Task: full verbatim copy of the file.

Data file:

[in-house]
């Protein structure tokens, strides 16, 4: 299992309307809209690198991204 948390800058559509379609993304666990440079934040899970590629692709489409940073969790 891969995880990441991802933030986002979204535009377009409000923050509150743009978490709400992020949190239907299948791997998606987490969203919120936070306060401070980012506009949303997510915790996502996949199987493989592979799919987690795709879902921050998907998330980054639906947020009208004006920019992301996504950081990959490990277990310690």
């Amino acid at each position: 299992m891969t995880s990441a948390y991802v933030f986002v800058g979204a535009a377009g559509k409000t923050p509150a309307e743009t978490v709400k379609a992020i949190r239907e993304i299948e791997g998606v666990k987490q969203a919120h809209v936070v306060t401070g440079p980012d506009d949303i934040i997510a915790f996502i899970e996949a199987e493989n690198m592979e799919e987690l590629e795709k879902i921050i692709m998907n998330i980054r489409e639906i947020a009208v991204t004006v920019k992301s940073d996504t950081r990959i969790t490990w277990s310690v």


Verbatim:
[in-house]
């Protein structure tokens, strides 16, 4: 299992309307809209690198991204 948390800058559509379609993304666990440079934040899970590629692709489409940073969790 891969995880990441991802933030986002979204535009377009409000923050509150743009978490709400992020949190239907299948791997998606987490969203919120936070306060401070980012506009949303997510915790996502996949199987493989592979799919987690795709879902921050998907998330980054639906947020009208004006920019992301996504950081990959490990277990310690």
């Amino acid at each position: 299992m891969t995880s990441a948390y991802v933030f986002v800058g979204a535009a377009g559509k409000t923050p509150a309307e743009t978490v709400k379609a992020i949190r239907e993304i299948e791997g998606v666990k987490q969203a919120h809209v936070v306060t401070g440079p980012d506009d949303i934040i997510a915790f996502i899970e996949a199987e493989n690198m592979e799919e987690l590629e795709k879902i921050i692709m998907n998330i980054r489409e639906i947020a009208v991204t004006v920019k992301s940073d996504t950081r990959i969790t490990w277990s310690v």